Minnie Dlamini's management has rubbished claims that the star is at loggerheads with her wedding planner over the payment of her wedding bill.
Both Sunday World and Sunday Sun reported that the newlywed and her husband, Quinton Jones, still owe planner, Mizana Qata of Wellseated Events, over R500,000 allegedly for services rendered at their lavish September wedding.
According to Sunday World, Dlamini has disputed the bill allegedly saying the company would be paid through exposure.
Shiri Reouveni of Dlamini's management, Capacity Relations, told HuffPost SA that the reports were not only false but were also misleading.
"Minnie has always acted with integrity and ethics in all her business dealings. The issue of her wedding is with no exception. The allegations are false and misleading," she said.
The newspaper reported that Qata confirmed they were in a payment tug-of-war with Dlamini but referred all enquiries to her lawyer Craig Green.
"We have addressed the matter with her lawyers, urging her to make payment arrangements," Green said.
While the alleged feud remains between Qata and the Jones', there is a broader discussion we should be having around exposure as a currency -- its exchange rate in relation to the Rand, whether or not it works and just how far it can be taken.
The "currency" of exposure:
In the creative industry, it has almost become a norm for brands and celebrities to want to pay for services in kind -- freebies and exposure. It is not an uncommon practice.
i really hate that not getting paid for DOING WORK is such a common thing in the creative industry. exposure won't feed me or pay my bills. https://t.co/wAqjvSj6S7— ayesh spice (@ayeshalagardien) September 27, 2017
Creatives, please remember, exposure is a cause of death, not a currency.— 💀Deadie Pumpkins🎃 (@Epers) August 25, 2017
In the South African industry influencers and artists generally don't make a lot of money which is why expecting them to not charge can be a tricky and unfair exercise.
Someone paid me in 'exposure' the other day but Tesco won't accept it? It's the standard currency in the arts, don't they know anything? pic.twitter.com/z0RgiPyweS— Spectral Jester 👻🃏 (@Jacky_Silvester) September 7, 2017
Blogger and entertainment commentator, Phil Mphela, said there is nothing wrong with people accepting an "alternative" payment over cash.
"Ultimately it boils down to what the brand and the artist would get out of these deals," he said.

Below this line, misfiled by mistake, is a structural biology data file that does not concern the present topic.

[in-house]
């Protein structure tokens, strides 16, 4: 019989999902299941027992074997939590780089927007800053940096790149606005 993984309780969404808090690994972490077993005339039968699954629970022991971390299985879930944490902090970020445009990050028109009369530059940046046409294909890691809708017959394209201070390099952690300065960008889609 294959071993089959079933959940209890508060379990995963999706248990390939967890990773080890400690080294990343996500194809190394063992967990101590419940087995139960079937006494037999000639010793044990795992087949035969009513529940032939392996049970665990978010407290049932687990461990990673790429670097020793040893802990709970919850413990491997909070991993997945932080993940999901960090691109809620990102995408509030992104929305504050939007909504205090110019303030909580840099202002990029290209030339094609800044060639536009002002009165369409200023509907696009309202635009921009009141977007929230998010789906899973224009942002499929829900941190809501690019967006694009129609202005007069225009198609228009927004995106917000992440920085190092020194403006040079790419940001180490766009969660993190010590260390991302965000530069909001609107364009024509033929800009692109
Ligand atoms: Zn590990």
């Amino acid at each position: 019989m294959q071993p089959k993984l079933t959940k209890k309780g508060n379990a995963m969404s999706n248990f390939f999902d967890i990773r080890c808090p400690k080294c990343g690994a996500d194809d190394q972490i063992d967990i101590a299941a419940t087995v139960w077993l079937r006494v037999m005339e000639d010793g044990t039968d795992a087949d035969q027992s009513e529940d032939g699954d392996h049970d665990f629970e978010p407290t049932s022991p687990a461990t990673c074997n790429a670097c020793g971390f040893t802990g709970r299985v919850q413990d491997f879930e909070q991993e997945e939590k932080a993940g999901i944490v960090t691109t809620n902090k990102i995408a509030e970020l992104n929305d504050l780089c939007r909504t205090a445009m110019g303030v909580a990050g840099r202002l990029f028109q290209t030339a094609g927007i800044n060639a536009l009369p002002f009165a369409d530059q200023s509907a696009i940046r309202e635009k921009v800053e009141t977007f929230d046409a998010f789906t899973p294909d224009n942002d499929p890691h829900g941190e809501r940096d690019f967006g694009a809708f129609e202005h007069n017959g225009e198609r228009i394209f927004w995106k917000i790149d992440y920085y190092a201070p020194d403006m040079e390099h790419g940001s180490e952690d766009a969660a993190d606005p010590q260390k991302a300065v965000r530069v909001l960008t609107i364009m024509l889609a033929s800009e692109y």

But don't overdo it, Mphela added: "For artists, there comes a time where you'd lose credibility by aligning yourself with any brand even when it does not marry or gel with your own personal brand. Fans appreciate authenticity and when your message about a brand is not organic and it is contrived to score points, they will see that and it may be detrimental to your influence thus tainting your earning potential with clients as there would not be an adequate return on your relationship with the brand."
Besides the relationships that exist between brands and influencers, there is also the partnerships that companies and media personalities enter into with service providers on the basis that they would get exposure as payment.
Body positivity activist and blogger Lebo Lion said Influencers serve the same purpose as advertisers would in assisting a brand to get their product or service seen by a wide market in the hopes of making a sale. Where Influencers differ is that they have a more targeted audience who trust what that influencer says, a niche market.
Mphela said while celebrities often come under criticism for wanting to pay in exposure if the conditions of the agreement are clear, there is nothing wrong with it.
"It's not uncommon in fact, it's very prevalent. It's each to their own," he said.
Can exposure pay the bills?
According to Mphela, measuring how much one had made from providing a service for a celebrity is not always easy, but it often works.
"When it comes to influencers, I find that some brands often want to make it a norm to keep giving people freebies instead of payment. They also need to pay rent and feed themselves. Just pay them. It is time brands saw South African celebrities and influencers as professionals who deserve the respect of being remunerated accordingly for their contribution," Mphela said.
As to whether or not people should accept exposure as payment has dominated conversations on social media. Here's what people had to say:
I should go to a clothing store, take some clothes and tell them they'll be paid in exposure cos people will see me wearing their clothes. pic.twitter.com/jzqjnbLFJa— Wings of Africa ✈️ (@AubreyEsco) October 15, 2017
Bloggers, seamstresses, designers etc being paid for hard work in 'experience' or 'exposure' is gr8 but can you pay for rent with it??— Sophie Prince (@SophiePrince16) September 6, 2017
Only in newer industries is the pay-for-exposure logic normalized. In most industries you are paid at least minimum WHILE seeking exposure.— Jesse Kennemer (@JesseKenn) August 14, 2017
Who's hiring book reviewers these days? Actual getting paid in money-not-exposure for well-written critiques of books read.— Prom Cuinn 👑 (@CarrieCuinn) August 10, 2017
A media website is offering to publish work and in return you get exposure. Thanks, my health insurance is paid in exposure.— Barry O'Rourke (@orourke28) October 1, 2017
In Part two of this series, we'll be talking to agencies and brands who will unpack what measures inform payment or the lack thereof for influencers. Also, what governs the practice of payment in exposure.